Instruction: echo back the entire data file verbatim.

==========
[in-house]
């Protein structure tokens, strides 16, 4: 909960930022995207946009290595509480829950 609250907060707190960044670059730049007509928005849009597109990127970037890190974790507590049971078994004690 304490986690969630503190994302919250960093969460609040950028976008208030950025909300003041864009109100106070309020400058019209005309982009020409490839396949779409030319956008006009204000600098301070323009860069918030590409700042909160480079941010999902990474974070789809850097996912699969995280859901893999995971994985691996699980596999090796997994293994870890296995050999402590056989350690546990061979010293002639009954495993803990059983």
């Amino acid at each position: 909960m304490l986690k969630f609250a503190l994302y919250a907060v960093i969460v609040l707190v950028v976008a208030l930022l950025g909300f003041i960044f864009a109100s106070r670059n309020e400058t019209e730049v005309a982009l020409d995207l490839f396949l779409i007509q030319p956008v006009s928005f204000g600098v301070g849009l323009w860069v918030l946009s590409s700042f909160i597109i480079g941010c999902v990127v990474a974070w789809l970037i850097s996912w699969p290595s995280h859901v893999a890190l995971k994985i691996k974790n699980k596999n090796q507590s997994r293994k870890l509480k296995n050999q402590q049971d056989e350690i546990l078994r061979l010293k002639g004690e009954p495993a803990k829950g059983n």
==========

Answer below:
[in-house]
């Protein structure tokens, strides 16, 4: 909960930022995207946009290595509480829950 609250907060707190960044670059730049007509928005849009597109990127970037890190974790507590049971078994004690 304490986690969630503190994302919250960093969460609040950028976008208030950025909300003041864009109100106070309020400058019209005309982009020409490839396949779409030319956008006009204000600098301070323009860069918030590409700042909160480079941010999902990474974070789809850097996912699969995280859901893999995971994985691996699980596999090796997994293994870890296995050999402590056989350690546990061979010293002639009954495993803990059983």
């Amino acid at each position: 909960m304490l986690k969630f609250a503190l994302y919250a907060v960093i969460v609040l707190v950028v976008a208030l930022l950025g909300f003041i960044f864009a109100s106070r670059n309020e400058t019209e730049v005309a982009l020409d995207l490839f396949l779409i007509q030319p956008v006009s928005f204000g600098v301070g849009l323009w860069v918030l946009s590409s700042f909160i597109i480079g941010c999902v990127v990474a974070w789809l970037i850097s996912w699969p290595s995280h859901v893999a890190l995971k994985i691996k974790n699980k596999n090796q507590s997994r293994k870890l509480k296995n050999q402590q049971d056989e350690i546990l078994r061979l010293k002639g004690e009954p495993a803990k829950g059983n």